The first Christians followed his teaching, practising a form of communism (Acts 2:44-45), but of course that didn’t last. In the decades and subsequent centuries following his death the pagans variously elevated him to the only Son of God, and eventually to being co-equal with God. In one of history’s biggest wealth transfers the Church became the richest organization in the Roman Empire – and still is, in the world today.

It’s a teaching that virtually disappeared early on, as churches became organized, and powerful, and Christianity became the religion of a series of empires, down to the present time, turning the teaching of Jesus back to front. How all that occurred is one of the most intriguing stories in history, shaping the world we know today. To understand how it happened might help us recover and live by at least a little of the original teaching.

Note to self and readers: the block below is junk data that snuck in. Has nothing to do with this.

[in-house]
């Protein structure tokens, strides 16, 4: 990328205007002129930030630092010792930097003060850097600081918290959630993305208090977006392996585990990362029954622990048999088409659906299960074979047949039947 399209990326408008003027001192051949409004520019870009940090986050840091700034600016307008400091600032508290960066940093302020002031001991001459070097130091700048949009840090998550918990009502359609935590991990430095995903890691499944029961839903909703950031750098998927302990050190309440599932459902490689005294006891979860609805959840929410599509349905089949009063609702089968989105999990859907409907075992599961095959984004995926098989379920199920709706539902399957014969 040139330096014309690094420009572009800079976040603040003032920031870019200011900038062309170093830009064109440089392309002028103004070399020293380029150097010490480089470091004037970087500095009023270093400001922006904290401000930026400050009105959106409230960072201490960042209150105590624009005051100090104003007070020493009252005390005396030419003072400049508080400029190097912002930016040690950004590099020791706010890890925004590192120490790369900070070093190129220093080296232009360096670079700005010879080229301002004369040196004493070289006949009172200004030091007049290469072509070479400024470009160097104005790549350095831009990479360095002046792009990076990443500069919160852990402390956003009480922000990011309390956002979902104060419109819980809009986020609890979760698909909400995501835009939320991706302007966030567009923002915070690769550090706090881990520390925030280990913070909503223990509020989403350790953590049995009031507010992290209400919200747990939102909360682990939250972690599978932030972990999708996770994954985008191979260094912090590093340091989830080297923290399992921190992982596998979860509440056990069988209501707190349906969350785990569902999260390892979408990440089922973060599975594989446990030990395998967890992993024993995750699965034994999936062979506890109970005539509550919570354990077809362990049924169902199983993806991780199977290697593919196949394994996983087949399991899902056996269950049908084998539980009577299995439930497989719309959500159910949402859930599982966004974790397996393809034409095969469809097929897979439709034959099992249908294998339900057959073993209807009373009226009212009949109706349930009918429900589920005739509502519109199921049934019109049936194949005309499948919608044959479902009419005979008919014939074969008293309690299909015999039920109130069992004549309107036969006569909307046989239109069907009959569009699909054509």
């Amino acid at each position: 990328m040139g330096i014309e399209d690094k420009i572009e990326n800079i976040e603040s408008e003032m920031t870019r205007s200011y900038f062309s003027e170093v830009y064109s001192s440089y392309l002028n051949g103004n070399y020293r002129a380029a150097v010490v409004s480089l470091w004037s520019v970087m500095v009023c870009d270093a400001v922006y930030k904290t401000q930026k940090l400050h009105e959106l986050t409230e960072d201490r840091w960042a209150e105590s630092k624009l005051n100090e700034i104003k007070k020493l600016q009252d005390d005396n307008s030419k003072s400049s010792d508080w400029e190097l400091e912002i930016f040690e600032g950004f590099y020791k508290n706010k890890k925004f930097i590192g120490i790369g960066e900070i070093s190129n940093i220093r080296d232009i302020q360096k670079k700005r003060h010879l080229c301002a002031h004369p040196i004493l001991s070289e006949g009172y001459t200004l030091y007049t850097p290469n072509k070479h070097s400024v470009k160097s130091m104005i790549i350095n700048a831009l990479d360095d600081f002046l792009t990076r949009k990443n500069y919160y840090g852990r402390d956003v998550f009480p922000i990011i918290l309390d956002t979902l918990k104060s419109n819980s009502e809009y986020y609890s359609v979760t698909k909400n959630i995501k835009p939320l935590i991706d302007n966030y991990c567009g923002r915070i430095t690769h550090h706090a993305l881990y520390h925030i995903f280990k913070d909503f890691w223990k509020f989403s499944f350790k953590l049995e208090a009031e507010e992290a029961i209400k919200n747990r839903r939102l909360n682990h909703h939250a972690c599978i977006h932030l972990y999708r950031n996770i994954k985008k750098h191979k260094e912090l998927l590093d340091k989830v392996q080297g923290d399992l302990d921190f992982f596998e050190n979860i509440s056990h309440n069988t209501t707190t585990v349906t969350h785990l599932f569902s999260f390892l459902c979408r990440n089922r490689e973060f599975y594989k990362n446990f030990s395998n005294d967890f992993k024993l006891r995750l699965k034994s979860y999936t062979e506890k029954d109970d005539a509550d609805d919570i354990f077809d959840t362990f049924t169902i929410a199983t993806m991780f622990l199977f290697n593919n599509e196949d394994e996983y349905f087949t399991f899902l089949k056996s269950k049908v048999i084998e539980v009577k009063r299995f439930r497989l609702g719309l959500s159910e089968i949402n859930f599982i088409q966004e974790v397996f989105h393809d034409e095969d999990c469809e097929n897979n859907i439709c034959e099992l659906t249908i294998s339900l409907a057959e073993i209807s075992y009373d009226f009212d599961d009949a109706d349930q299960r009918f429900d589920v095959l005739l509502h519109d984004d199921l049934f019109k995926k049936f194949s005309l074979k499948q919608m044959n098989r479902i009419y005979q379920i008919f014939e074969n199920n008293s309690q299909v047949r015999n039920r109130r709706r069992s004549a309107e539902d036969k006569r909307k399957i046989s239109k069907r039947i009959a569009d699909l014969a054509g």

But whether you have any kind of faith or not, or whether you’re simply indifferent to it (which covers most people I know – they see it as a distraction or even a hindrance to living a “good” life, in the best sense of the word), it’s still important to understand how and why religion works. Because what people believe influences, even determines, how they behave and who they vote for. From white evangelicals voting for Donald Trump (of those who voted, that’s four out of five, in both the last two US elections – they’re the bedrock of his support) – to the Taliban in Afghanistan, what people around the world believe will determine our future.




Religion is an essential part of our humanity. We all follow some form of religion, in the original meaning of the word. But organized religion establishes definitions, boundaries and hierarchies which the founders would be amazed by. This is perhaps more true of Christianity than most other religions, due to the short life of Jesus, his sudden death, the lack of any contemporary records. His teaching about the kingdom of God is great; it could see us through our time on earth. But his followers watered it down and soon lost it altogether. It became a kingdom in heaven for the few, rather than one here and now for everyone.